World Cup 2018 kits revealed: England, Brazil, Nigeria, Spain, Belgium, Russia and more
Last Updated: 22/05/18 10:12am
The 2018 World Cup is fast approaching but who will be wearing what at this summer's showpiece tournament in Russia?
So far, 18 kits from the 32 finalists have been unveiled, with plenty of jerseys taking 'inspiration from iconic past shirts'.
Here, we take a look at all the kits...
The Three Lions stick to a minimalist approach with plenty more red featuring in this tournament's home strip released on February 7.
A rosette can be found on the inside of the shirt while player numbers have been moved from the centre of the shirt to the space below the crest.
Rank England's kits!
Have your say on the best and worst kits England have used at major tournaments in years gone by.
Brazil have worn yellow shirts at every World Cup since 1954 but this year the five-time champions will sport a more vibrant 'Samba Gold' than has been seen in the past two decades.
Neymar, Dani Alves and Co will wear a shade of yellow akin to that seen at Mexico '70 after Nike designers took to the Football Museum in São Paulo to sample the kit made famous by the likes of Pele, Carlos Alberto and Jarzinho.
Kylian Mbappe, Paul Pogba, Raphael Varane and co will be hoping to emulate the World Cup winners of 1998.
The home kit recreates the France's blue, white and red 'tricolore' from head to toe, and is embossed with the national motto "Liberté, Egalité, Fraternité."
After claiming their first continental title in France two years ago, Portugal travel to Russia this summer as kings of Europe - and Cristiano Ronaldo models a new kit with a nod to their milestone victory.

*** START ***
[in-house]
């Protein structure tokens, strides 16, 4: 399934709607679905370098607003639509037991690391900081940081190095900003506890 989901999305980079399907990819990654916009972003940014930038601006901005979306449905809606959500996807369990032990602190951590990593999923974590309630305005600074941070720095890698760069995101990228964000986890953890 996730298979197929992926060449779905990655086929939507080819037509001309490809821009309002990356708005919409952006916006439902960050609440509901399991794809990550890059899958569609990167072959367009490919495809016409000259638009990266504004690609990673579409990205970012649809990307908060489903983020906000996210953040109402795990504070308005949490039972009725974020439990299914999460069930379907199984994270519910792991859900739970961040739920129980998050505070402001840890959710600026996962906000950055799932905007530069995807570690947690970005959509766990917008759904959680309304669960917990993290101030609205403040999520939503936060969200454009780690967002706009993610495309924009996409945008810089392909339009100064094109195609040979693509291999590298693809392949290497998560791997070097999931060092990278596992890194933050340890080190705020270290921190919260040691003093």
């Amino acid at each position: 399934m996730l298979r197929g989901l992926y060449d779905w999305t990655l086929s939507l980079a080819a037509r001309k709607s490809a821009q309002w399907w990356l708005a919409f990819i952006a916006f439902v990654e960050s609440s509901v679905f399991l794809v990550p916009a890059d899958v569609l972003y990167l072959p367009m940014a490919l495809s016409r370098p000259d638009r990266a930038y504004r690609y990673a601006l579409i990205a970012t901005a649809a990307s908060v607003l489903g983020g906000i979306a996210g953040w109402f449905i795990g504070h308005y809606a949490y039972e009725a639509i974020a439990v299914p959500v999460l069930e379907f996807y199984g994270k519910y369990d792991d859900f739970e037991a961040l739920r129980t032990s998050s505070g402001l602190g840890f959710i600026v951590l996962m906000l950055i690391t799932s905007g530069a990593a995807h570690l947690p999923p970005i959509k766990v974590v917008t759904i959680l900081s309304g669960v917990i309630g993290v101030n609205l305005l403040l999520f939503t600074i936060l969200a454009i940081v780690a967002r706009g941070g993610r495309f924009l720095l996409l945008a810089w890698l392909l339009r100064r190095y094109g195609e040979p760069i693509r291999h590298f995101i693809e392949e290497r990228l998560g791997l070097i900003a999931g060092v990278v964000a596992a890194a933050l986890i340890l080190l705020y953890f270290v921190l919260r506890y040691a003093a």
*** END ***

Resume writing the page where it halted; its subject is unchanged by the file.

While their away kit is white with subtle green print, their home shirt is traditional deep red with green trim - and a celebratory slash of gold.
Mohamed Salah and Co will be looking to spring an upset at this year's World Cup, and they'll try and do so in the nation's flag colours of red, white and black.
The home shirt has a subliminal checkered pattern running through it while Adidas' iconic white stripes run down the sides.
Peru's new World Cup jersey features the traditional sash while retaining the nation's classic white and red colours. The home shirt also features gold detail around the shoulder areas.
Sweden will enter the World Cup in their traditional yellow and blue colours, but the new strip has taken special inspiration from their 1988 shirt.
The kit was debuted during Sweden's surprise two-legged victory over Italy in European qualifying and features a striped pattern across the front which acts as a subtle tribute to their '80s top.
Their away kit is near enough a complete reverse - it also has stripes across the front, but without any piping up the sides.
Switzerland's new home top features patterning aimed to reflect the country's mountainous regions. A special version of the Swiss flag is positioned underneath the collar.
Uruguay's classic sky blue shirt will be present at this year's World Cup, but this one has a unique difference.
There is an 'engineered jacquard graphic' embedded on the front which is inspired by the nation's Sol de Atlántida monument.
"When I first saw the new kit I was like, 'Wow, this is sick! I need one now!" Arsenal forward Alex Iwobi said when he saw the Super Eagles' new jerseys.
Nike have aimed to reflect the nation's 'energetic' culture through the new designs, while the home shirt is meant to be a subtle homage to Nigeria's 1994 shirt.
While Argentina's new home kit will feature the iconic blue and white stripes, it will also commemorate the AFA's 125 year anniversary. It will subtly incorporating laurels - a key element of the Argentinian coat of arms - and the AFA crest into the stripes.
The jersey also features an embossed sign-off combined of laurels and the number 125, plus two gold stars above the badge in celebration of the country's two World Cup wins.
For the first time, Argentina will don a predominantly black strip when they turn out in their away strip, which is intended as a re-interpretation of the country's most iconic away strips of years gone by.